The golfer used a three wood for every shot. At the tee (par five or three) he would pull out his prized club. His next shots always required that same three-wood. When he got to the green, he reached for his putter to finish the job.
One day his coach asked about his unusual style of play, “Do you always use the three-wood?
“I do,” said the golfer.
“Really? Well, how do you use the same club from 50 yards out that you do from 250 yards out?”
“Oh, that’s easy. I just hit it harder when I want it to go farther,” the golfer said matter-of-factly.
It wasn’t a stunt. It was just the way he’d learned to play. Playing the whole round using only two clubs is unconventional, but there was no denying the results. As a freshman, he made varsity.
I’m sure you’ve heard of this person even if you’ve never heard this story. It wasn’t Tiger Woods, Jack Nicklaus, or Scottie Scheffler. That golfer was me! And would you believe, once I learned how to use the other clubs golf got a lot easier?!
When it comes to errors rookies make, golf isn’t that far from disciple making. Rookies miss things masters don’t. This is the fourth article in the rookie mistakes series. The first one was “driven by fear,” the second was “no invitation,” and the third was “lack of prayer.” Today it’s time to look at the Hammer Problem.
The Hammer Problem is the mistake of applying one solution to every situation. It’s best expressed in the old adage, “If you only have a hammer, every problem looks like a nail.”
Inexperienced disciple makers are as susceptible to this as anyone, because their newness blinds them to nuance.
For disciple makers, the problem isn’t one club; instead, it’s the belief in a one-size-fits-all approach to disciple making. Starting with a brand-new Christian? Do this. Working with an older woman who’s been in the church since she was a kid? Do the same thing. Discipling a middle-aged man who struggles with alcohol? Yep, reach for the same tried and true approach you always do.
Rather than a club, the same thing for a disciple maker can mean the same curriculum, the same context, the same tool, or both. The Hammer Problem is so prevalent in Western disciple making that most have never considered anything different. It’s the result of living in a systems-culture where you were trained to do something, not to become something. The result is we have disciple makers who act like a widget instead of as a unique individual. God has called you to do specific work.
Disciple makers can only escape this mistake by realizing that their way of making a disciple is not always the best fit for every disciple. Until then, the Hammer Problem will cause two big problems.
1. Hammer Disciple Makers Produce Hammer Disciples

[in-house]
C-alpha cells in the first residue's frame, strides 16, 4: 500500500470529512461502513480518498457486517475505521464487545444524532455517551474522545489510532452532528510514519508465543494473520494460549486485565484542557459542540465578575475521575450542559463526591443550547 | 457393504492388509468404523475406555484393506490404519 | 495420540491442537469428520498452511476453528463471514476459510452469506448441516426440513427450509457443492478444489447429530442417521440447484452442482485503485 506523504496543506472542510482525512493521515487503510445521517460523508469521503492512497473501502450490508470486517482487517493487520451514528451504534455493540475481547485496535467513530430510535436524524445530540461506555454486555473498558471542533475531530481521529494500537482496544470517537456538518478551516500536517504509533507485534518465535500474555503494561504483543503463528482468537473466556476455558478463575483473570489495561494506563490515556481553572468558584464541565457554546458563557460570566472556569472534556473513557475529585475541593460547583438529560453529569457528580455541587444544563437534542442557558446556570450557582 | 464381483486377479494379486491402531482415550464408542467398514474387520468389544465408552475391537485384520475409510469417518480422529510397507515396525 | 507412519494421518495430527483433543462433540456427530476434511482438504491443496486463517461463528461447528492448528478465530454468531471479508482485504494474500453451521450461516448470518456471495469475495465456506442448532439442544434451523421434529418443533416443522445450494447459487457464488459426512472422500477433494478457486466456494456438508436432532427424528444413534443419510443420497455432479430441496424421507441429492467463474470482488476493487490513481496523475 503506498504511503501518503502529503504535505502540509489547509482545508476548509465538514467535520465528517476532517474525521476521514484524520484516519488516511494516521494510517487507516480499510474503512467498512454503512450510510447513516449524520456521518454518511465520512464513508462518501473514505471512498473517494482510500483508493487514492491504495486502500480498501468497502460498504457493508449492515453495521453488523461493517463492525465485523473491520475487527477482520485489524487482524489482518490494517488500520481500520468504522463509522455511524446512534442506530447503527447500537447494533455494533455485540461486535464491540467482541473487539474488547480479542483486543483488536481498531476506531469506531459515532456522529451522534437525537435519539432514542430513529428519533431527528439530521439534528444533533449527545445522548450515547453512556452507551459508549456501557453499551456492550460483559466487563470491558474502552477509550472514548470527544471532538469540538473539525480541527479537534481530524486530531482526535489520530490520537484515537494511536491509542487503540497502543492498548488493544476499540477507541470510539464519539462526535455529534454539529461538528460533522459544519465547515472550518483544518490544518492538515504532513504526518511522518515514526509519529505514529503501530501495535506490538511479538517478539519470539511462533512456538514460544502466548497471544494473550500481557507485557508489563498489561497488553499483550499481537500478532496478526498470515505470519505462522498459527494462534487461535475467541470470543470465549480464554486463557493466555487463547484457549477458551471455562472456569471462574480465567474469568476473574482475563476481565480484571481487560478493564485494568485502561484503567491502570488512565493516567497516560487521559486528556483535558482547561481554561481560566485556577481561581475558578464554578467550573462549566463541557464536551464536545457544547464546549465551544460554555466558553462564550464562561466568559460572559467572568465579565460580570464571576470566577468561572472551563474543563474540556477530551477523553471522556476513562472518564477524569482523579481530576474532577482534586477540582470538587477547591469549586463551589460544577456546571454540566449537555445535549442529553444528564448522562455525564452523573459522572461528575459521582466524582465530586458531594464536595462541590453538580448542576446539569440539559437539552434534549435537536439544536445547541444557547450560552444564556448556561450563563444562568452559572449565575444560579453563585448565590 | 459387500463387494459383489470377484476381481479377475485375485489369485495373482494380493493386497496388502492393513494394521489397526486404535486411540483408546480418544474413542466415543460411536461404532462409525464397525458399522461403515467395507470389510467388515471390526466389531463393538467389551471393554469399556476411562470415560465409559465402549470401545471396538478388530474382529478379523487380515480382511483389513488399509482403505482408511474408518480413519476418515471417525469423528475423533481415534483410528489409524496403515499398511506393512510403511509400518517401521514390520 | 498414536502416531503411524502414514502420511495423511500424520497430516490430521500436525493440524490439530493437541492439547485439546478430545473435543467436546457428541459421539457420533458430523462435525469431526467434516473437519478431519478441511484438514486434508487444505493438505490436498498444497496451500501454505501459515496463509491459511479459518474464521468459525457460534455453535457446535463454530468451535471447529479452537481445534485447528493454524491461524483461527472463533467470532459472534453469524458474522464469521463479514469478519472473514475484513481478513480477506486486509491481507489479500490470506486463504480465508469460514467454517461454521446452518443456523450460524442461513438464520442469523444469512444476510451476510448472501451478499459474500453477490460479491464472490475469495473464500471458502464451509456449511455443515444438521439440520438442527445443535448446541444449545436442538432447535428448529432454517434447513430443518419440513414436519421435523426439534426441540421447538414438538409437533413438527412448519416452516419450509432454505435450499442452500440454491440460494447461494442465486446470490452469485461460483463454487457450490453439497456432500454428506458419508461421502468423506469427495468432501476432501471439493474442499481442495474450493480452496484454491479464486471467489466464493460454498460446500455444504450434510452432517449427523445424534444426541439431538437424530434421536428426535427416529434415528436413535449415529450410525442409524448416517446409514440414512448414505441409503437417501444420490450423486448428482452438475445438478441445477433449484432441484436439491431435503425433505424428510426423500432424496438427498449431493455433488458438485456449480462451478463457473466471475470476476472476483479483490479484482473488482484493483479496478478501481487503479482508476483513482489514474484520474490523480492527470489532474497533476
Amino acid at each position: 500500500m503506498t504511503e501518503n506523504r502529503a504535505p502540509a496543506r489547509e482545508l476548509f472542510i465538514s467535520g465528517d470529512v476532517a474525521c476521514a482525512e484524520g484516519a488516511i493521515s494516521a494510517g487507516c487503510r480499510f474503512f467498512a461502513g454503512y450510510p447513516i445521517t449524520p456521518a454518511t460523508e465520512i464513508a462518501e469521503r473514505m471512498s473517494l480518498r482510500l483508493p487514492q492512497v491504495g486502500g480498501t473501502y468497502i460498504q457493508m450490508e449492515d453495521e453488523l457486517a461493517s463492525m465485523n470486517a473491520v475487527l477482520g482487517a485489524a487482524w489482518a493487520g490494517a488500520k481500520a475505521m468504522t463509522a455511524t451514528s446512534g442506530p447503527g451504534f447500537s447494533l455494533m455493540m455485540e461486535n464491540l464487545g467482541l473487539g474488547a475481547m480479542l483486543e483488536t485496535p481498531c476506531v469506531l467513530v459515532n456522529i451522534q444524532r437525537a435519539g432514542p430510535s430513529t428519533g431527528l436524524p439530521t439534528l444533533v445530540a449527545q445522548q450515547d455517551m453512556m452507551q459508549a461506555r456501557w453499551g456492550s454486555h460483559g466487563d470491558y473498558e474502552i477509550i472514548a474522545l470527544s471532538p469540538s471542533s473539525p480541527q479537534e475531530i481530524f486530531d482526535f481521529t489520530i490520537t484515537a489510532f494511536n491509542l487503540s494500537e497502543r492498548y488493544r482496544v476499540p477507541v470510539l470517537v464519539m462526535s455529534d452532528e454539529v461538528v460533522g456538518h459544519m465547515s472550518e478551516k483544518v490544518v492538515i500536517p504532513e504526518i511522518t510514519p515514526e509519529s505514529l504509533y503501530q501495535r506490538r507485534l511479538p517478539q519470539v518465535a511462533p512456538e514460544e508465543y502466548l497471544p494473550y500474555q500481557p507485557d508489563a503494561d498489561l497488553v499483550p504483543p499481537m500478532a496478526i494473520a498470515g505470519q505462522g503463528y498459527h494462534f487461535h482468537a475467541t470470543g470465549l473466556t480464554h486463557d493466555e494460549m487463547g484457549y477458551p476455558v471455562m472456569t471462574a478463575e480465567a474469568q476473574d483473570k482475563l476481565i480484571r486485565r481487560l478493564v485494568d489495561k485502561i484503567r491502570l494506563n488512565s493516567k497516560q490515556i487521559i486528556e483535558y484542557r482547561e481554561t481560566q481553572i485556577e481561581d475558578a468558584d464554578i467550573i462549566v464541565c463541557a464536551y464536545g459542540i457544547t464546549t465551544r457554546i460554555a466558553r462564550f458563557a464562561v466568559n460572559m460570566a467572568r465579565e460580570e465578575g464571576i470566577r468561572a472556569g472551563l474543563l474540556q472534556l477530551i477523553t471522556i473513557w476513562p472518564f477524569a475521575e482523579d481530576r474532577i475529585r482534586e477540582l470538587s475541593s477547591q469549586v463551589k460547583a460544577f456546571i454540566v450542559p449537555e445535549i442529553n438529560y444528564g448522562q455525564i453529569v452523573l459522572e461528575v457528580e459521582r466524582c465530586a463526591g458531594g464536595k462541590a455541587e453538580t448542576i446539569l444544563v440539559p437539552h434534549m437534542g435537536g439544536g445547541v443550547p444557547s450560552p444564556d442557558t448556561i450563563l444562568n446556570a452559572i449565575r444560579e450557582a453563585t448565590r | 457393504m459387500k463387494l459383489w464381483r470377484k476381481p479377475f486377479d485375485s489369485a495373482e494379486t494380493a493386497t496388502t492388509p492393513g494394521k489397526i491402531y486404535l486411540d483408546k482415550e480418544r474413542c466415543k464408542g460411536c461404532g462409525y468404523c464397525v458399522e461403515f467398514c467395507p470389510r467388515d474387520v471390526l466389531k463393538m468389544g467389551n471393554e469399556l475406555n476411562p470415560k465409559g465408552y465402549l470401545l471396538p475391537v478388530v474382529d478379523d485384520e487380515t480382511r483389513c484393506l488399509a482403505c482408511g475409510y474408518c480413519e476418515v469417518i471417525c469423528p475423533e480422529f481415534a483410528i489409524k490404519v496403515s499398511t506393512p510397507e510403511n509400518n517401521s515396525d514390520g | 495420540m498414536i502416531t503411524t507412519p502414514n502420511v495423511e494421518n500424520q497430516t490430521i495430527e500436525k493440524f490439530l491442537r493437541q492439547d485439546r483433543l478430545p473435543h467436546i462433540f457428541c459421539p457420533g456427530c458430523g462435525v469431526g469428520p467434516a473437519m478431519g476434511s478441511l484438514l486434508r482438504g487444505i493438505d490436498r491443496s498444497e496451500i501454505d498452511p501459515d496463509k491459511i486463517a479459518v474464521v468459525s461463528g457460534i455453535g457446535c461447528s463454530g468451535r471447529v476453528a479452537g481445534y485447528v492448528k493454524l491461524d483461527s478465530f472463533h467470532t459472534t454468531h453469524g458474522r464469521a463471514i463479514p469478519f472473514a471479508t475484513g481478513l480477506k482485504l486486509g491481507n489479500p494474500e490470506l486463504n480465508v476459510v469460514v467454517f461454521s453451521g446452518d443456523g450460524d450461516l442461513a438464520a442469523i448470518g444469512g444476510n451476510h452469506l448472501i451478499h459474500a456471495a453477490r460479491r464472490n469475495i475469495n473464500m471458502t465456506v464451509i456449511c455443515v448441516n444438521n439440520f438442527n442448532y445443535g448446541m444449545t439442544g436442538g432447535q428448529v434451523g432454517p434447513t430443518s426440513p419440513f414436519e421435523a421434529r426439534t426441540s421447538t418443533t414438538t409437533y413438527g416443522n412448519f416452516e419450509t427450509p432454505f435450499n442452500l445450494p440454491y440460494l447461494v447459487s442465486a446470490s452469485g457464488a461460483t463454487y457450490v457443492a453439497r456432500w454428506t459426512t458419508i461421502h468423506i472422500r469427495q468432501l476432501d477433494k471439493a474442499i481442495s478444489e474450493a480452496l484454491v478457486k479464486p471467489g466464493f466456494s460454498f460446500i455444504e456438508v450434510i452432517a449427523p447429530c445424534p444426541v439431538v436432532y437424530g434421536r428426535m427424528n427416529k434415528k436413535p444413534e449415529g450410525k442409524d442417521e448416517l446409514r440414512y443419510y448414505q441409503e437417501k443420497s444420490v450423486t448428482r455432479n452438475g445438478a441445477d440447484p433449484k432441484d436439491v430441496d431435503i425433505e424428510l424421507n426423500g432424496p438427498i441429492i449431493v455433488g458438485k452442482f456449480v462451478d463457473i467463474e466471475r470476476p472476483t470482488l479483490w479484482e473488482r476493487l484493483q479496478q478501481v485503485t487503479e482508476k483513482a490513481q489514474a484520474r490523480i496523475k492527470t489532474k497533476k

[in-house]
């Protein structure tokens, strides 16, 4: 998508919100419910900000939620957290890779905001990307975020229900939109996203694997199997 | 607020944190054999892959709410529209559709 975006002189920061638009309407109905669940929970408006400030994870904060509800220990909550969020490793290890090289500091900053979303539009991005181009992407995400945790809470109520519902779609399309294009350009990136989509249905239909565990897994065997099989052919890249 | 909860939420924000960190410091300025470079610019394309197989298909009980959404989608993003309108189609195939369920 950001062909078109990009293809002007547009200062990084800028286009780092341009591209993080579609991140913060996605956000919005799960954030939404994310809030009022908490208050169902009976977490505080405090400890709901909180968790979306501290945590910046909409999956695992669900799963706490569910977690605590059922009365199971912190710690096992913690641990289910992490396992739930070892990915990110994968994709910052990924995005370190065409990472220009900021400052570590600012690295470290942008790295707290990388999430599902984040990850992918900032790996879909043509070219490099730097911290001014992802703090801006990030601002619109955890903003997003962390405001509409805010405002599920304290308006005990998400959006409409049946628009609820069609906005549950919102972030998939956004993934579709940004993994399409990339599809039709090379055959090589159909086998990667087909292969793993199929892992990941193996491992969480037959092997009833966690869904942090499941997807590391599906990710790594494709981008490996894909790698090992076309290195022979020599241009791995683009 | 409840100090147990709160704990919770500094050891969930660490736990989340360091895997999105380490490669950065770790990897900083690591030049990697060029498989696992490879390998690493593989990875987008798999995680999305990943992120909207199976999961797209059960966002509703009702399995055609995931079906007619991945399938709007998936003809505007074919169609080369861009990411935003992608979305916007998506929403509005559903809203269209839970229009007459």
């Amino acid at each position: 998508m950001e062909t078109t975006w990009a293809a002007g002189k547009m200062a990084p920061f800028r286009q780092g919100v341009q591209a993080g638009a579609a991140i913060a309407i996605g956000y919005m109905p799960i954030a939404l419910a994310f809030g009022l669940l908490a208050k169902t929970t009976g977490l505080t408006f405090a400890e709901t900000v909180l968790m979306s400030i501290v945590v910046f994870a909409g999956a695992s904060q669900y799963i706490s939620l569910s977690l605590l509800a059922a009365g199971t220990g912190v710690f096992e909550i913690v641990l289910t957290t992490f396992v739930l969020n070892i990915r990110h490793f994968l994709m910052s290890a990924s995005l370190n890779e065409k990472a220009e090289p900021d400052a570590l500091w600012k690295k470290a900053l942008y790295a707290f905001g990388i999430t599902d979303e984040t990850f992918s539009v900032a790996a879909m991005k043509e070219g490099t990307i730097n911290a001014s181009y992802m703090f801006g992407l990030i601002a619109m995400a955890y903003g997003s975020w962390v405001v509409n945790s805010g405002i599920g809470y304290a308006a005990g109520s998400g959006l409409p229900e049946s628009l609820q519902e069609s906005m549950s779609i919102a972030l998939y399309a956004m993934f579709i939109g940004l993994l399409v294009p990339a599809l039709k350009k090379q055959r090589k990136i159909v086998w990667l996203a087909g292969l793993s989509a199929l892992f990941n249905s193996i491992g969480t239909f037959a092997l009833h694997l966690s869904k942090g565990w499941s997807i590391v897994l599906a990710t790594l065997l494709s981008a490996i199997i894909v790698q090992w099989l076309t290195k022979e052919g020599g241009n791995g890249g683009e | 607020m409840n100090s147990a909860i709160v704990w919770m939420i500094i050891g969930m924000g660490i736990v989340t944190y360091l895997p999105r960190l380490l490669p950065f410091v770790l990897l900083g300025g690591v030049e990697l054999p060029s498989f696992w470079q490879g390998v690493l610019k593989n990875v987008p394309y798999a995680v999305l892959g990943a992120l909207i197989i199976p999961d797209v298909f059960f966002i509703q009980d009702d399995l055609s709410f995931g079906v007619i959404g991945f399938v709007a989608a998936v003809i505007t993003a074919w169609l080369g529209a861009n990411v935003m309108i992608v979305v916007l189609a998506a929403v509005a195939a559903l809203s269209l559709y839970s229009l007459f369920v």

Disciple makers who disciple every person the same way miss the relational heart of disciple making by acting as if design is unimportant. A skilled disciple maker is called to build into the life of each person. Each one has a different personality, set of experiences, interests, gifts, and problems. When design is minimized disciples who can’t get with the program are blamed instead of pursued, understood, and developed. Many would-be disciple makers never make it because there’s no room in the plan for the wild, the weird (in great ways!), or those wired up differently.
Those who do make it often act like the masses. This is the result of believing there’s no individual aspect to their call as a disciple maker. When the call on their life is the same as everyone else’s—most are happy to leave it to everyone else. Conversely, disciples who recognize that they have been called to make disciples of specific people in specific ways out of who they are just. act. different.
2. One-Dimensional Disciple Makers
Hammer disciple makers know their way, so they are as equipped as they’ll ever need to be. The result is they stop growing as disciple makers. The stunted development limits their ministry and their maturity. This is a huge problem because our maturity directly correlates to our usefulness (2 Tim. 2:20-21). Their short-sighted contentment is often passed on to those they disciple. In other words, hammer disciple makers shift their focus from repentance and becoming to doing and making others who will go do.
The good news is disciple making rookies can avoid this mistake.
Rookie disciple makers who are trained by a master craftsman have a huge advantage here. They have experienced and seen the difference a disciple maker can make when she has a plan for the individual instead of the herd.
If you haven’t experienced it, then you can safeguard yourself against this mistake by doing three things: first, hold onto your rookie status until you have learned multiple ways to disciple. Such humility allows learning to have priority over knowing. Second, assess and consider each disciple making experience you have. Since insights follow attention, doing so will help you continue to learn and grow. Finally, keep discipling because many experiences will help your brain see broad patterns as well as nuance.
This post originally appeared at: Rookie Mistakes: Hammer Disciple Making — Justin G. Gravitt (justingravitt.com)